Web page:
On Thursday last week, while I was giving a talk at the Edinburgh International Conference Centre about cybercrime, a story spread like wildfire across the world’s media claiming that the small West African country of Liberia had been blasted off the internet by a massive DDoS attack:
I could (but won’t) go on…
Of course, if the Mirai botnet – or a botnet based upon Mirai – had succeeded in taking an entire country offline then that would indeed be something to get pretty worked up about. It’s easy to imagine how such a capability could be abused by online criminals or rogue nations in the future.
It appears the story came about after British security researcher Kevin Beaumont, who has been keeping a close eye on Mirai’s IoT-driven attacks, blogged about intermittent DDoS attacks against Liberia telecom providers.
Unfortunately, the media somehow managed to sprinkle some hyperbole into the mix, conflating the story into being that all of Liberia had been taken offline.
That, however, was simply not true – as security blogger Brian Krebs confirms:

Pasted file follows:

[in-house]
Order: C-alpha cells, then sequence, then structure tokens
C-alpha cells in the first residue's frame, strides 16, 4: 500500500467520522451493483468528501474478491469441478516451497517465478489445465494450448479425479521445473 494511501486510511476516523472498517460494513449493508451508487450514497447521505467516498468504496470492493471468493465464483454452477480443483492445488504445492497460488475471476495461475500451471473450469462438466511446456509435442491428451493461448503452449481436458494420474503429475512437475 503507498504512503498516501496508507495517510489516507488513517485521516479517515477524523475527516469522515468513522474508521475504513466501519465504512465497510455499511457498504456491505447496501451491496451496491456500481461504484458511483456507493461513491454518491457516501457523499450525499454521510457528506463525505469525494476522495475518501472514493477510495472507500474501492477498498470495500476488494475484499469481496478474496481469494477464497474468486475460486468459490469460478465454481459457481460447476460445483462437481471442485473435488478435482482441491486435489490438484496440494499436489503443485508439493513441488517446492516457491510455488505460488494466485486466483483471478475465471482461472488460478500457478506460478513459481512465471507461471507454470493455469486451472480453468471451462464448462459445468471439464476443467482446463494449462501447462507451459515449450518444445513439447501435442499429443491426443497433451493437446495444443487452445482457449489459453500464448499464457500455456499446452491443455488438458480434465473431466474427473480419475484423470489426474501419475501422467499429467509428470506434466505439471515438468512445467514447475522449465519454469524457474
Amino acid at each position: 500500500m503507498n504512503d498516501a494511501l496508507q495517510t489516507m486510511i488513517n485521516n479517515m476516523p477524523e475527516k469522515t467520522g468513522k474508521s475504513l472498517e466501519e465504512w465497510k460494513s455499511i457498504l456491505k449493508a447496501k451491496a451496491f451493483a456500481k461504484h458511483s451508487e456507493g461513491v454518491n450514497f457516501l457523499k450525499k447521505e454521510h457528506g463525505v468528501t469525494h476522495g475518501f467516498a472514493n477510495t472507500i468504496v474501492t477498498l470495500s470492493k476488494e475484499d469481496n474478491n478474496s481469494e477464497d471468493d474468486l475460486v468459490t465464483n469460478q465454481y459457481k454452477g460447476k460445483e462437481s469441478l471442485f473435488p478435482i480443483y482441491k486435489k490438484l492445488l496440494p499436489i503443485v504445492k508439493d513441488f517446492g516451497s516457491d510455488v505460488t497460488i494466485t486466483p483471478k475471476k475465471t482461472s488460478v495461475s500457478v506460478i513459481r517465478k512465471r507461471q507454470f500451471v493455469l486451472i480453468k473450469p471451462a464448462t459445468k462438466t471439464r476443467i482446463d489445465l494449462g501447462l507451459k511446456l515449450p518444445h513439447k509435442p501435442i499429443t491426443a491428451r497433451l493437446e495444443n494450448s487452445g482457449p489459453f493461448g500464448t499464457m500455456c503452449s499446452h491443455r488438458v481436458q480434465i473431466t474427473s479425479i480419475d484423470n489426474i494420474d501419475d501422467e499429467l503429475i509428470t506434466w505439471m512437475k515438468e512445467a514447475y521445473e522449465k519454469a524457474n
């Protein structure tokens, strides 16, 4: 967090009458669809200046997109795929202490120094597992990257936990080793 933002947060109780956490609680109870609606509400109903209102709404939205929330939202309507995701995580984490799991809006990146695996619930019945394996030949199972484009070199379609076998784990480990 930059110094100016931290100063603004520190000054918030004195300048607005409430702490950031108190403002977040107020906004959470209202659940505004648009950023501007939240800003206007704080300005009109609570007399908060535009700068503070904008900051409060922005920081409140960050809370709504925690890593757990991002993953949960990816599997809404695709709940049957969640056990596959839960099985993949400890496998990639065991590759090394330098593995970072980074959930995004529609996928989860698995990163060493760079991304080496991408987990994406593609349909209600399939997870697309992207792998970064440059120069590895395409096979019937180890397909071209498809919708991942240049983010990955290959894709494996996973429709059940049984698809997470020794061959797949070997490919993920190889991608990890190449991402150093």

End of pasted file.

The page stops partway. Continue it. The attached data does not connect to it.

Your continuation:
Daniel Brewer, general manager for the Cable Consortium of Liberia, confirmed that his organization has fielded inquiries from news outlets and other interest groups following multiple media reports of a nationwide outage. But he could not point to the reason.
“Both our ACE submarine cable monitoring systems and servers hosted (locally) in LIXP (Liberia Internet Exchange Point) show no downtime in the last 3 weeks,” Brewer said. “While it is likely that a local operator might have experienced a brief outage, we have no knowledge of a national Internet outage and there are no data to [substantiate] that.”
Of course, the story is out there now that Liberia’s internet was brought to its knees by the Mirai botnet. My guess is that we will continue to hear the story presented as fact for years to come in breathless presentations by over-excitable security companies.
None of this is to say Mirai that is not a serious threat, of course, and that new botnets based upon its leaked code don’t pose a significant threat to internet infrastructure as they exploit poorly-protected IoT devices.
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